Bone

HomePage | Recent changes | View source | Discuss this page | Page history | Log in |

Printable version | Disclaimers | Privacy policy

Bone is a structural element found in many animal bodies. Made up of hard calcium carbonate, it acts a frame from which to suspend muscles. An evolutionary alternative to bone is a shell.

Bone is relatively hard for its density, although it is brittle and may snap on impact, creating what is medically called a fracture. The reason for the good material characteristics in bone is that it is not solid calcium, but instead a mesh, the density of which may vary at different points in the bone. Thus bird bones are generally less dense than mammalian bones.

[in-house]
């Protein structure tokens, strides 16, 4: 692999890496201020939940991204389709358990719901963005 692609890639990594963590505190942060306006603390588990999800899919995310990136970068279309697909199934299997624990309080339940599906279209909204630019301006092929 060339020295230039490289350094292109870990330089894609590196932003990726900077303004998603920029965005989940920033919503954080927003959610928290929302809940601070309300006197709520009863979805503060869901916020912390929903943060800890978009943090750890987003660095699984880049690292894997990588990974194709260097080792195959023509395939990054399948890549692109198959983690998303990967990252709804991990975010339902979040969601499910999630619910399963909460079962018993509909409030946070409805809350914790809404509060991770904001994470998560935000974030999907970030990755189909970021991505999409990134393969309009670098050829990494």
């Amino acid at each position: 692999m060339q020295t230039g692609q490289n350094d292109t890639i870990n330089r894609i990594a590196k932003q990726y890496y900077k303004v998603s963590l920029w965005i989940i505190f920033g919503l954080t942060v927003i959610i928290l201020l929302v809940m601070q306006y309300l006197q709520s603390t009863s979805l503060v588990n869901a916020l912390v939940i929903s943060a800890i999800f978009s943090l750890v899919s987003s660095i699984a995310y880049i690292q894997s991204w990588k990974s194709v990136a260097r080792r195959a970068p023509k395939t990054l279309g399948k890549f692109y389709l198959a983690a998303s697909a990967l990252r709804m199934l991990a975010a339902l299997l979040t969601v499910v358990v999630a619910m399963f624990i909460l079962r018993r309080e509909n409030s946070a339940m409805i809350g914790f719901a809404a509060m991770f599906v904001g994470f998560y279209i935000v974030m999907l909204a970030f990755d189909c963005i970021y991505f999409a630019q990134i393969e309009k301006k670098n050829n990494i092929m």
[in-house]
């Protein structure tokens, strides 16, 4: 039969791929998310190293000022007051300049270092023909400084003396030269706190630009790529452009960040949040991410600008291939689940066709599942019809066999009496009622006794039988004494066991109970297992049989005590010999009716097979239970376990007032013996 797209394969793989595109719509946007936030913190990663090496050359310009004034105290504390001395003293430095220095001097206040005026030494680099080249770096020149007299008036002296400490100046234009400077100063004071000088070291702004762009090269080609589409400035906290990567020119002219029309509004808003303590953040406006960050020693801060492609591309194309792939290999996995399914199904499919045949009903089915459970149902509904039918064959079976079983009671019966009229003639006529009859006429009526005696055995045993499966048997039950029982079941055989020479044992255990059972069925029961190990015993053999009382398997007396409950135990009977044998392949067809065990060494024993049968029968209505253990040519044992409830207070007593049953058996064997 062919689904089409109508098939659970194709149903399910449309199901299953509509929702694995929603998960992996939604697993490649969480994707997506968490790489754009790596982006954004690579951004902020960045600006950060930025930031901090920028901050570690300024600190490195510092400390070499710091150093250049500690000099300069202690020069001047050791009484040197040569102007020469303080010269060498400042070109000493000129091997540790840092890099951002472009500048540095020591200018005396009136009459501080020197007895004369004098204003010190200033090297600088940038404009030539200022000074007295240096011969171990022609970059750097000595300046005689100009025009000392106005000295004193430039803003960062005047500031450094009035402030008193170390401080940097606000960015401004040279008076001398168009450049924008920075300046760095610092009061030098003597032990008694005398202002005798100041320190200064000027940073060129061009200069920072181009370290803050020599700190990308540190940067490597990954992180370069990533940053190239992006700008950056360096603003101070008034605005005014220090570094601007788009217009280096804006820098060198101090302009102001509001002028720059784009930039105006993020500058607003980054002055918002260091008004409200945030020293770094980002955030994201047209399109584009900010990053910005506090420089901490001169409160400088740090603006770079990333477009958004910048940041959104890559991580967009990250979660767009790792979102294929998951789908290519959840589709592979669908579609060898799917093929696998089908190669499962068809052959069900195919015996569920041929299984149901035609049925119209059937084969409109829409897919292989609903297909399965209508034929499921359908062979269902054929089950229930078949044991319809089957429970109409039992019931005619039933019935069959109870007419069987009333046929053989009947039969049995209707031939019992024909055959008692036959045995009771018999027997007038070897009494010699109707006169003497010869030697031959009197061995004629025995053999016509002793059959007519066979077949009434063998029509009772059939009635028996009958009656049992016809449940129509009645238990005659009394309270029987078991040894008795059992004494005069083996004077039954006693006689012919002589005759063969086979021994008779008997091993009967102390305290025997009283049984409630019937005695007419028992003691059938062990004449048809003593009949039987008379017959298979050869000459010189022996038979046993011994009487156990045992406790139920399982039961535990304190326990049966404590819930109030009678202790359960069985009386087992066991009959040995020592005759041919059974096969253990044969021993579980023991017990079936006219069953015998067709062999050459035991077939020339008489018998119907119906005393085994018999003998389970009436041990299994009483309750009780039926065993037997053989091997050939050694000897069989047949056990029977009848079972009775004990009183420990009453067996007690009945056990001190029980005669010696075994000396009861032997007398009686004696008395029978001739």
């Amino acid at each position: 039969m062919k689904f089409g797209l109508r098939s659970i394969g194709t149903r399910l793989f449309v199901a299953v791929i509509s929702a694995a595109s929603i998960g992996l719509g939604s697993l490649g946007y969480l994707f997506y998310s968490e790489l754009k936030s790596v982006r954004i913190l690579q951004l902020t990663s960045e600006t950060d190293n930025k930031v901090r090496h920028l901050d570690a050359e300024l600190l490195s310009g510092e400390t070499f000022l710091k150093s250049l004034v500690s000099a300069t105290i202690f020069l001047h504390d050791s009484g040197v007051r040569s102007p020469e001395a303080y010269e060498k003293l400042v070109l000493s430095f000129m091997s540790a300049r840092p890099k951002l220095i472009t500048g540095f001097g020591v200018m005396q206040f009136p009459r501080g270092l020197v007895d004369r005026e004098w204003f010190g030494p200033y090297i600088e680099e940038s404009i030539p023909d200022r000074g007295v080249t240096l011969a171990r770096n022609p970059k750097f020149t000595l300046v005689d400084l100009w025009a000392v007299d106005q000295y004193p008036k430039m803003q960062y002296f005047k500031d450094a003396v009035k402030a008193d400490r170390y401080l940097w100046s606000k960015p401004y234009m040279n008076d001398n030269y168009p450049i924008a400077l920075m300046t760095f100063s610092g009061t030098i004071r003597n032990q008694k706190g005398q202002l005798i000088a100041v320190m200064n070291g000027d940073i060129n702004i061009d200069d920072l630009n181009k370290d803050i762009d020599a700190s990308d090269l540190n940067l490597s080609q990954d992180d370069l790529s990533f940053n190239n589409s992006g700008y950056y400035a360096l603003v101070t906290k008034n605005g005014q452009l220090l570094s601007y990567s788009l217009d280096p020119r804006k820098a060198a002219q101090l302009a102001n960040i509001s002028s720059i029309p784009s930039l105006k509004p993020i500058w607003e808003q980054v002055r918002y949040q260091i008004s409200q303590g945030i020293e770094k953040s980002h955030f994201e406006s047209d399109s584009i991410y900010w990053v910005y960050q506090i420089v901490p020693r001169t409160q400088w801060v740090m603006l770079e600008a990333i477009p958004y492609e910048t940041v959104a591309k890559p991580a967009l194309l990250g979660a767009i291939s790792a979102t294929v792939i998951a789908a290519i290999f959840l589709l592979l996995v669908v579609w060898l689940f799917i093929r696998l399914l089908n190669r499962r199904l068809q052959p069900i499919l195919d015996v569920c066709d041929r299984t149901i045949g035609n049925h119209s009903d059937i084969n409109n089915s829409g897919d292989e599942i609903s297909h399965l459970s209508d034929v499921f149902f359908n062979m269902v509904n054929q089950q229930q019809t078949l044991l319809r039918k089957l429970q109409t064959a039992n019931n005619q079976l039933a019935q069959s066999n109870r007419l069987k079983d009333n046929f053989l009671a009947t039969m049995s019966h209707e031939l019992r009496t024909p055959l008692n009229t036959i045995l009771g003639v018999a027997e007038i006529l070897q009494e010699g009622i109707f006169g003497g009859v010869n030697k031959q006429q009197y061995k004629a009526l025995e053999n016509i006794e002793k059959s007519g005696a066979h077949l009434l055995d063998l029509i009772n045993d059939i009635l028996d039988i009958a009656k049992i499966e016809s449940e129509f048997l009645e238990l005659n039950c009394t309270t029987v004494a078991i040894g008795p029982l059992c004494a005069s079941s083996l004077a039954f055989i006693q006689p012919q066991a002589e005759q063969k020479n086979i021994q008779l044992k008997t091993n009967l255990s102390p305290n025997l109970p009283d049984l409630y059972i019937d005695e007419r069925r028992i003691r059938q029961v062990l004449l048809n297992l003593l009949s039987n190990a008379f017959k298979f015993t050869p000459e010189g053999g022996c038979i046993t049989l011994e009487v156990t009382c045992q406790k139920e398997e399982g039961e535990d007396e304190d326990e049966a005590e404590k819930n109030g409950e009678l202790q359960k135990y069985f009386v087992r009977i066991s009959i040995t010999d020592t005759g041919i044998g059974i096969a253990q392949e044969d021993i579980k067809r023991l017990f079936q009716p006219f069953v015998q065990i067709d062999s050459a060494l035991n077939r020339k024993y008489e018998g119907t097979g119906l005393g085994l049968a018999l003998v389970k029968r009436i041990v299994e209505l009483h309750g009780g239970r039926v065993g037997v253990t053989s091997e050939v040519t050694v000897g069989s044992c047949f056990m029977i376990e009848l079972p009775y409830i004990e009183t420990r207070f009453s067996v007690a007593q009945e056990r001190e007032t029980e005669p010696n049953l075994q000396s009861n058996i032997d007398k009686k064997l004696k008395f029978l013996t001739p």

Bones are generally tubular in structure, and the hollow space in the middle is filled with marrow. The marrow is where blood cells are produced and thus critically important to healthy blood. At the ends are connections to other bones at joints which are lubricated and sometimes padded by softer tissue called cartilige.

The science of the interaction of bone and muscle is called biomechanics. The science of bones is called osteology.

Some illnesses afflict human bones, for example osteoporosis and cancer. The joints can be affected by arthritus.